Oppression and Indifference
In the late 1990s, I watched the rebuilding of the Cathedral of Christ the Savior in Moscow, replicating the nineteenth-century cathedral that had been dynamited by Stalin in 1931. It can hold an estimated 10,000 worshipers (they stand throughout the long services, for pews are abhorrent to venerable tradition) and is the tallest Orthodox church in the world, with a dome reaching 338 feet.
Stalin’s plan to build on its site a Palace of the Soviets with a huge statue of Lenin atop its dome was never realized because of World War II. That recalls the statue of Zeus, “the Abomination of Desolation,” which the Greek ruler of Syria, Antiochus IV, erected in the Jerusalem Temple after he despoiled its sacred vessels. Antiochus basked in the title Epiphanes, which means “radiance of God,” but the Jews punned that as Epimanes, or “the mad man.”
Two hundred churches are planned for Moscow, along with an estimated 1,000 across the nation, replacing and adding to those destroyed in the Communist period, during which priests were crucified on the church doors. These are in the classical Byzantine style, not the modern biscuit boxes and flying saucers that were the bane of the West over the last few decades. In some towns, the local people are taught iconography and mosaic art, so the churches really are the work of their own hands.
These days in China, where Christianity is oppressed — not especially for theological reasons, but because it is a threat to the political hegemony of the state — churches are being destroyed. Within the past few months, for example, in Henan Province an Evangelical church was dynamited in Shangqiu, with a blithe ferocity paralleling that of Stalin.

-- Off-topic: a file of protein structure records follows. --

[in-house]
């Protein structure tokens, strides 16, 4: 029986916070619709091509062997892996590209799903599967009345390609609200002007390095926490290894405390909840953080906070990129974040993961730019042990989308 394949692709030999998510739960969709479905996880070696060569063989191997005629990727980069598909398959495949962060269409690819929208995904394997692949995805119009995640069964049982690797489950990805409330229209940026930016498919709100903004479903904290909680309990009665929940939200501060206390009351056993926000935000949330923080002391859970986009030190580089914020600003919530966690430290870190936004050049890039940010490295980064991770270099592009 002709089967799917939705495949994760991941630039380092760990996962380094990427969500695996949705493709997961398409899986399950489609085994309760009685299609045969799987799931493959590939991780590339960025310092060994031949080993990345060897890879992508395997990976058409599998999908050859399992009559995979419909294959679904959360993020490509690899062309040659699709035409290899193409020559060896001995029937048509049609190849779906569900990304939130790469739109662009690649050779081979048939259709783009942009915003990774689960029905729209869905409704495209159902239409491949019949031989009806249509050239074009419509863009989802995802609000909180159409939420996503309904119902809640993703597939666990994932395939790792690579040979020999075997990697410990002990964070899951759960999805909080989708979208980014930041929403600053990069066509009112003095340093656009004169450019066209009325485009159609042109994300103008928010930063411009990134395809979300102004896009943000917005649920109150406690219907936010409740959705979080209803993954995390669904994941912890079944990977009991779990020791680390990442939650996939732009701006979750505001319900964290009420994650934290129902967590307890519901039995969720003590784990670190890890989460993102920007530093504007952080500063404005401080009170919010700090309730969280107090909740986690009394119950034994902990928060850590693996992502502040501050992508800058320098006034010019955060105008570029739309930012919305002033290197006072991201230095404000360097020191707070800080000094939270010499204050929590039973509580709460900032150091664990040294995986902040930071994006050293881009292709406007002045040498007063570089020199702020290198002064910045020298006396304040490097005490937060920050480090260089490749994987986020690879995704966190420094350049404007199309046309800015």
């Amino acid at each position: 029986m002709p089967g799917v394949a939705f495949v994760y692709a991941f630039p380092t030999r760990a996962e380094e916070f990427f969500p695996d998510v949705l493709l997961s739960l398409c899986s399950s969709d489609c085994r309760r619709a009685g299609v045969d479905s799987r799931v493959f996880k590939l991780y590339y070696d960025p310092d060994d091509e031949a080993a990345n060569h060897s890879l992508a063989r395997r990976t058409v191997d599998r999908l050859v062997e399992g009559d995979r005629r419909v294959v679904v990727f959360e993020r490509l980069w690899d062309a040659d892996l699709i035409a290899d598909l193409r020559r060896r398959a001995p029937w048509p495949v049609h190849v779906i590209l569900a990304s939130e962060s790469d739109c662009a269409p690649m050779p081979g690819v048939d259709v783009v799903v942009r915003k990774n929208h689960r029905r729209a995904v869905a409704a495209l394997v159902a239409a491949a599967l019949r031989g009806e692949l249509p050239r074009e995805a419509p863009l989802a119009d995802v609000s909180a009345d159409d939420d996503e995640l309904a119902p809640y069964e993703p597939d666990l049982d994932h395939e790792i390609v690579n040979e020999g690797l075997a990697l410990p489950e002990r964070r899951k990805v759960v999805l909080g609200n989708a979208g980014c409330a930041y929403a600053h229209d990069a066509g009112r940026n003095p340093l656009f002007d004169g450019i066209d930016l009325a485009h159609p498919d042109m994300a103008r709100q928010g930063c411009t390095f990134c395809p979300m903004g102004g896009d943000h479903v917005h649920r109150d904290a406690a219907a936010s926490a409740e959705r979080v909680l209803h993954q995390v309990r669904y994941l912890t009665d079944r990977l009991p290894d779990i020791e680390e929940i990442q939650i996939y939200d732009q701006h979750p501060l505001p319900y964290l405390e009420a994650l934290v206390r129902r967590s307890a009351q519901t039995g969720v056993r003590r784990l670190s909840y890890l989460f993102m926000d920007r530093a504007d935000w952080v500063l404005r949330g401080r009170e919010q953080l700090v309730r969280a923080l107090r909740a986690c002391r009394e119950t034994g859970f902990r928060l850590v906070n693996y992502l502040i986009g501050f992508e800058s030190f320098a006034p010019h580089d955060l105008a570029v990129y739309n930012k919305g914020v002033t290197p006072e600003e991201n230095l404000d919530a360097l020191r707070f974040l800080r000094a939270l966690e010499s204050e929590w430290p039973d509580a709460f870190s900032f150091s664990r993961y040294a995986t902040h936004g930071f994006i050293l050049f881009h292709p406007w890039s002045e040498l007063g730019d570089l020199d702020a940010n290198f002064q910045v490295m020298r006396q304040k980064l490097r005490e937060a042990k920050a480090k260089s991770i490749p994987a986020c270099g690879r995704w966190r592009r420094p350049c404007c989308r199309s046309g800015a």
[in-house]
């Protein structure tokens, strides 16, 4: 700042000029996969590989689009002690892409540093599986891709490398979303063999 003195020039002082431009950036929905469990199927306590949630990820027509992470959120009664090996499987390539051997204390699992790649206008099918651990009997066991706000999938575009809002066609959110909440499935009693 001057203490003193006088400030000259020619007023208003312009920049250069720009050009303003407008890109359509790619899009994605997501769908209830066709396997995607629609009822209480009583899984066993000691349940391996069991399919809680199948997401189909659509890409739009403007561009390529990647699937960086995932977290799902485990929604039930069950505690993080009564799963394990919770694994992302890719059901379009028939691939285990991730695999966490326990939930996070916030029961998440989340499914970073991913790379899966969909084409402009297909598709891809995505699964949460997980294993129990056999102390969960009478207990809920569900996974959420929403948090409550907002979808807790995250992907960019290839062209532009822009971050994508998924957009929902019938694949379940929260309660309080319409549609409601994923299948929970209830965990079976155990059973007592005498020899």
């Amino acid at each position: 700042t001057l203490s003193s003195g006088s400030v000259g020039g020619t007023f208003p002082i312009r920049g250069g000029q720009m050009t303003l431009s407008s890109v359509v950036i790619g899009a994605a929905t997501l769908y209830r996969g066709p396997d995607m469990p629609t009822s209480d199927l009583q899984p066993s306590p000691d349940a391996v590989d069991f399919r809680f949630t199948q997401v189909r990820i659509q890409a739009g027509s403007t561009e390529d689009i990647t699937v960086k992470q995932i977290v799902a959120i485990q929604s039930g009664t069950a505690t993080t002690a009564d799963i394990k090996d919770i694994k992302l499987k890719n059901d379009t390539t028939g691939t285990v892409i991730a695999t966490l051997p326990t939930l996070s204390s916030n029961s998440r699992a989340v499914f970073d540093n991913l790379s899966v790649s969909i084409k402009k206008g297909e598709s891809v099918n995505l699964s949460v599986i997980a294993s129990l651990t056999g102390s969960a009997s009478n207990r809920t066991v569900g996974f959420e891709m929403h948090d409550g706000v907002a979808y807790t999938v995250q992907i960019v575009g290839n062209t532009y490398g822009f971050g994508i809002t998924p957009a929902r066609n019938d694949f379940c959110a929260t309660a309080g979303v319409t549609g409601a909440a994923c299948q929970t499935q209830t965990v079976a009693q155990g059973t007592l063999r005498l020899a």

In the West, churches are getting demolished for reasons other than political: redundancy, the lack of need for “ethnic” parishes, and the sheer cost of maintenance. Often, people who are much wealthier than their ancestors, who built the churches sacrificially out of their penury, do not contribute enough for maintenance. Between 1995 and the present, the Catholic population in the United States increased from fifty-seven million to over seventy million. New churches are being built in the South and West where populations are growing faster than the decline in other parts of the country.
There is another factor, however, in the loss of churches in much of our nation, and it is simply indifference. The vice of sloth is a spiritual malignancy, and many of our great metropolises have become hospices for lapsed believers. When I was sent to our parish here in “Hell’s Kitchen,” which is experiencing a phenomenal population growth, I was asked, “How many Catholics live there?” The proper question is, “How many Catholics will live there?”
The Ascending Lord did not send His disciples into Catholic neighborhoods, because there were none.
Reverend George Rutler is pastor of the Church of Saint Michael the Archangel in Manhattan. His latest books are He Spoke to Us and The Stories of Hymns.